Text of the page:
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April 28, 2014 Faces of Business

Fledgling N. Britain restaurant enjoys presidential bump

Photo | Steve Laschever Rob Chiovoloni and Alice Bruno, owners of Café Beauregard, hope the notoriety from President Obama's recent visit to their New Britain restaurant, which is memorialized in a photo held by the married couple above, spurs a long-term boost in business.
Stan Simpson

The sandwich board outside the Main Street eatery in New Britain speaks to a presidential bump in business that husband-and-wife owners Rob Chiovoloni and Alice Bruno hope to sustain.

“Obama eats here,'' the sign boasts. “Come in and try our presidential spicy Korean barbeque sandwich. Café Beauregard is proud to serve POTUS (President of the United States) — and proud to serve you.''

March 5, 2014 was a historic day in New Britain. President Barack Obama visited Central Connecticut State University to promote his position for a higher minimum wage. The selection of a lunchtime venue was fortuitous for Chiovoloni and Bruno, who pay their four part-time employees higher than the minimum wage. The presidential powwow at their shop established it as a new city landmark.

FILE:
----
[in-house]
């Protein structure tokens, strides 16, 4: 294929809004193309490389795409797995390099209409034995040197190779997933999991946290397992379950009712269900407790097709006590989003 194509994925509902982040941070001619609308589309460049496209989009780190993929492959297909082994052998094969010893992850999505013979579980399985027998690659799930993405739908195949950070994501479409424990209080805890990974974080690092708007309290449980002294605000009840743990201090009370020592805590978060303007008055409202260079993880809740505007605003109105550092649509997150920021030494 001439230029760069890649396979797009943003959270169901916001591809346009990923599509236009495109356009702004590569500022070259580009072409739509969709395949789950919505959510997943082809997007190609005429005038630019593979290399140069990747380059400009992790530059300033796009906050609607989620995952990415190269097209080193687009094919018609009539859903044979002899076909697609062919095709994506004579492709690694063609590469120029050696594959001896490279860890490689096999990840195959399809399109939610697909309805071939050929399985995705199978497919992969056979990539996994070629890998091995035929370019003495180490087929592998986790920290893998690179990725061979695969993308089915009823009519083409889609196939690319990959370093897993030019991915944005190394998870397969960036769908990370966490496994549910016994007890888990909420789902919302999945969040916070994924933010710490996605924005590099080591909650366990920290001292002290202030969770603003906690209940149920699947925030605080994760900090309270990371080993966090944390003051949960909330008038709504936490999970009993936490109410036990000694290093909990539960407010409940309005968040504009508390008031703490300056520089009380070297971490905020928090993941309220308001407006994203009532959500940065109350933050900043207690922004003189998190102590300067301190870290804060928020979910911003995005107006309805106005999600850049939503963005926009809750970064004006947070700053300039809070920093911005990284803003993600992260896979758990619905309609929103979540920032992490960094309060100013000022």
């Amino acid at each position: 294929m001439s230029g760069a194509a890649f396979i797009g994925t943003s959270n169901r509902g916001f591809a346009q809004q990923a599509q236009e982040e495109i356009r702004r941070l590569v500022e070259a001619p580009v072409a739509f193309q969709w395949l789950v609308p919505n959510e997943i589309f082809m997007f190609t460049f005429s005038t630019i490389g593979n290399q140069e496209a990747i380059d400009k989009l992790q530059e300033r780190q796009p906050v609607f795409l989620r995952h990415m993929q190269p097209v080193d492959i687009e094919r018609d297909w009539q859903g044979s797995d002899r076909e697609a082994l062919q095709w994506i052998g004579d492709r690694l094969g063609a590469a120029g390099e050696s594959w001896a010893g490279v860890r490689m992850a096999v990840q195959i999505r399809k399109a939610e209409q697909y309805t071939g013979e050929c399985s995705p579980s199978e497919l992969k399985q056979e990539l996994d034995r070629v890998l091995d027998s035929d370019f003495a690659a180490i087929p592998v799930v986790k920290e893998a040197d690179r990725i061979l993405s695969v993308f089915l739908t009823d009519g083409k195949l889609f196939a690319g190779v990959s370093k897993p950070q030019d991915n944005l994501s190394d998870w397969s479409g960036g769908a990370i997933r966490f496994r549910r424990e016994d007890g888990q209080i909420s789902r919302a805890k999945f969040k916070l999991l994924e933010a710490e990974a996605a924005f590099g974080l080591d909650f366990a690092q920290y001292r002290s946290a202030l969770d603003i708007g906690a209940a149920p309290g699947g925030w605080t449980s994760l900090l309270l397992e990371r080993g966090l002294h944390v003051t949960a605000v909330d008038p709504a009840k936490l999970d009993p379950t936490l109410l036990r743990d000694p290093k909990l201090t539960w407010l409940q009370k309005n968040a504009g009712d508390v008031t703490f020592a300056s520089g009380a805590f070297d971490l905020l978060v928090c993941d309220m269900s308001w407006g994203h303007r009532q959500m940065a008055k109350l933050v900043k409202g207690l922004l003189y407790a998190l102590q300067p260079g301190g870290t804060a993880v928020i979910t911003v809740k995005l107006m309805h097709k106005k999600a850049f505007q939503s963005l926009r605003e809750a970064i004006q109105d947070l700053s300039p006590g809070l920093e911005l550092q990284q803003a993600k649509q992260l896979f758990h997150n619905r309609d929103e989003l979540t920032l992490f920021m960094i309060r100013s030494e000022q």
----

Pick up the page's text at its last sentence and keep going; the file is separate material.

Whatever happens with Café Beauregard's future — it opened Dec. 3 — it will always be known as the place where POTUS ate. Of course, there are the pictures on the shop's wall and even an autographed guest check to memorialize the visit:

“Great food. … Barack Obama,” the check reads.

“The coolest thing was knowing that if I wanted to talk to the president about something to eat, I could walk in the next room and walk to the table — and he has to listen to me,'' Chiovoloni said, with a laugh. “You don't get the sense he is someone who indulges in food a lot. That may be his persona as a president, or it may be who he is. But you could tell he liked the food here. He was absorbed in eating the sandwich.”

The president's choice of the spicy Korean BBQ Steak sandwich has now become a favorite among customers. The menu describes the $9.95 sandwich as “thinly sliced NY Strip steak, marinated & grilled, topped with Asian slaw & Siriacha mayo, on a baguette.''

The presidential meal also included a bowl of chili, a Snapple and an upside down apple tart known as “tartetatin.'' Bruno recalls the president throwing his tie over his shoulder and saying unguardedly “I get my tie messy when I eat.”

Since Obama's visit and sit-down lunch, business is up about 40 to 50 percent, the couple estimated on a recent visit by the Hartford Business Journal. “People have come in from New Britain, who didn't know we were here,'' Bruno said. Others have driven by just to take a look or take pictures.

Bruno and Chiovoloni are in their third year of marriage. The Connecticut natives met while Chiovoloni was an executive chef at the New Haven Country Club. He is a career chef with an advanced degree in English literature. She is a lawyer, who studied for a year in England, and has been a partner at two law firms, including her own. From 2012-14, Bruno served as executive director of the Connecticut Bar Association.